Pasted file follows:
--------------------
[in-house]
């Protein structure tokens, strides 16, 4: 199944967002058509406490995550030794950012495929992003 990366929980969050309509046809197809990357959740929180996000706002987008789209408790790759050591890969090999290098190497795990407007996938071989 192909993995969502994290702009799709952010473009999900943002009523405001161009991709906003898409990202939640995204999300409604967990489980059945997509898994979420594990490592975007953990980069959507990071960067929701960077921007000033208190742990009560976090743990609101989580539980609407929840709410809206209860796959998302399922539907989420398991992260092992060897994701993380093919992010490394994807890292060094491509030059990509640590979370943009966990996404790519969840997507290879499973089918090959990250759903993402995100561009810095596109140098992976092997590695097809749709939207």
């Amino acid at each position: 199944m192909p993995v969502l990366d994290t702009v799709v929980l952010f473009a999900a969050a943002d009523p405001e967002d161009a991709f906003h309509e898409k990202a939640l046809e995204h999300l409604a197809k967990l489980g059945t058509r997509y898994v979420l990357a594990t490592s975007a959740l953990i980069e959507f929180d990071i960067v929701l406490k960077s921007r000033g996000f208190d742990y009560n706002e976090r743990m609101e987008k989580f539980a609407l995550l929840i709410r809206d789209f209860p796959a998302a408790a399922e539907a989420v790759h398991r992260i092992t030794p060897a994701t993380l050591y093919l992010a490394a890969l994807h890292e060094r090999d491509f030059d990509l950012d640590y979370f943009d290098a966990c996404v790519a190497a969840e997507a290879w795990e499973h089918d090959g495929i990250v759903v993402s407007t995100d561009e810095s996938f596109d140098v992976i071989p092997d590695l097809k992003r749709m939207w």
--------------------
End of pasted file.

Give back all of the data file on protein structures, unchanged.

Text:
[in-house]
């Protein structure tokens, strides 16, 4: 199944967002058509406490995550030794950012495929992003 990366929980969050309509046809197809990357959740929180996000706002987008789209408790790759050591890969090999290098190497795990407007996938071989 192909993995969502994290702009799709952010473009999900943002009523405001161009991709906003898409990202939640995204999300409604967990489980059945997509898994979420594990490592975007953990980069959507990071960067929701960077921007000033208190742990009560976090743990609101989580539980609407929840709410809206209860796959998302399922539907989420398991992260092992060897994701993380093919992010490394994807890292060094491509030059990509640590979370943009966990996404790519969840997507290879499973089918090959990250759903993402995100561009810095596109140098992976092997590695097809749709939207």
């Amino acid at each position: 199944m192909p993995v969502l990366d994290t702009v799709v929980l952010f473009a999900a969050a943002d009523p405001e967002d161009a991709f906003h309509e898409k990202a939640l046809e995204h999300l409604a197809k967990l489980g059945t058509r997509y898994v979420l990357a594990t490592s975007a959740l953990i980069e959507f929180d990071i960067v929701l406490k960077s921007r000033g996000f208190d742990y009560n706002e976090r743990m609101e987008k989580f539980a609407l995550l929840i709410r809206d789209f209860p796959a998302a408790a399922e539907a989420v790759h398991r992260i092992t030794p060897a994701t993380l050591y093919l992010a490394a890969l994807h890292e060094r090999d491509f030059d990509l950012d640590y979370f943009d290098a966990c996404v790519a190497a969840e997507a290879w795990e499973h089918d090959g495929i990250v759903v993402s407007t995100d561009e810095s996938f596109d140098v992976i071989p092997d590695l097809k992003r749709m939207w």